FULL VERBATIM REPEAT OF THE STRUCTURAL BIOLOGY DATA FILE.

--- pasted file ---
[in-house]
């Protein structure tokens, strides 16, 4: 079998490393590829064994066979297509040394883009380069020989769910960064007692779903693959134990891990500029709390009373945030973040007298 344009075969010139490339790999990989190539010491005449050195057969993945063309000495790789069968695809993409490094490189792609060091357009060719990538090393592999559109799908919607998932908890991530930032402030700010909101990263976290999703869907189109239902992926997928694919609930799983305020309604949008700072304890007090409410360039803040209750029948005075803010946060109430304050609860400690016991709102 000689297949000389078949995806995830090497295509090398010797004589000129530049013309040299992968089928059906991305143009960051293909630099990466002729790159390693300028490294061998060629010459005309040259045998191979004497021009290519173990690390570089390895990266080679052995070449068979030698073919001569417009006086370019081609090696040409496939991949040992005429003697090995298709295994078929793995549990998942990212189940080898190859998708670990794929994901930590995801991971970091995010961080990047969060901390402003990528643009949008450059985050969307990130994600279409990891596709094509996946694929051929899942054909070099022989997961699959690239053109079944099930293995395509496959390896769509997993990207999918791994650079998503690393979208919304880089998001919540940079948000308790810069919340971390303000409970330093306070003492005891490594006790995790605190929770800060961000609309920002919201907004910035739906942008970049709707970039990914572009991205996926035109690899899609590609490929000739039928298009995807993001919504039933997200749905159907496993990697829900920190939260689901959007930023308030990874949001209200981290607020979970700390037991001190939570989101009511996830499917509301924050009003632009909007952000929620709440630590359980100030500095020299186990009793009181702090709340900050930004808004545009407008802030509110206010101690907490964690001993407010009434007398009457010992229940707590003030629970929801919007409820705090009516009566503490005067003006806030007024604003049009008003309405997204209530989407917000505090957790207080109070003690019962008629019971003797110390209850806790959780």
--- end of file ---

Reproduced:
[in-house]
């Protein structure tokens, strides 16, 4: 079998490393590829064994066979297509040394883009380069020989769910960064007692779903693959134990891990500029709390009373945030973040007298 344009075969010139490339790999990989190539010491005449050195057969993945063309000495790789069968695809993409490094490189792609060091357009060719990538090393592999559109799908919607998932908890991530930032402030700010909101990263976290999703869907189109239902992926997928694919609930799983305020309604949008700072304890007090409410360039803040209750029948005075803010946060109430304050609860400690016991709102 000689297949000389078949995806995830090497295509090398010797004589000129530049013309040299992968089928059906991305143009960051293909630099990466002729790159390693300028490294061998060629010459005309040259045998191979004497021009290519173990690390570089390895990266080679052995070449068979030698073919001569417009006086370019081609090696040409496939991949040992005429003697090995298709295994078929793995549990998942990212189940080898190859998708670990794929994901930590995801991971970091995010961080990047969060901390402003990528643009949008450059985050969307990130994600279409990891596709094509996946694929051929899942054909070099022989997961699959690239053109079944099930293995395509496959390896769509997993990207999918791994650079998503690393979208919304880089998001919540940079948000308790810069919340971390303000409970330093306070003492005891490594006790995790605190929770800060961000609309920002919201907004910035739906942008970049709707970039990914572009991205996926035109690899899609590609490929000739039928298009995807993001919504039933997200749905159907496993990697829900920190939260689901959007930023308030990874949001209200981290607020979970700390037991001190939570989101009511996830499917509301924050009003632009909007952000929620709440630590359980100030500095020299186990009793009181702090709340900050930004808004545009407008802030509110206010101690907490964690001993407010009434007398009457010992229940707590003030629970929801919007409820705090009516009566503490005067003006806030007024604003049009008003309405997204209530989407917000505090957790207080109070003690019962008629019971003797110390209850806790959780």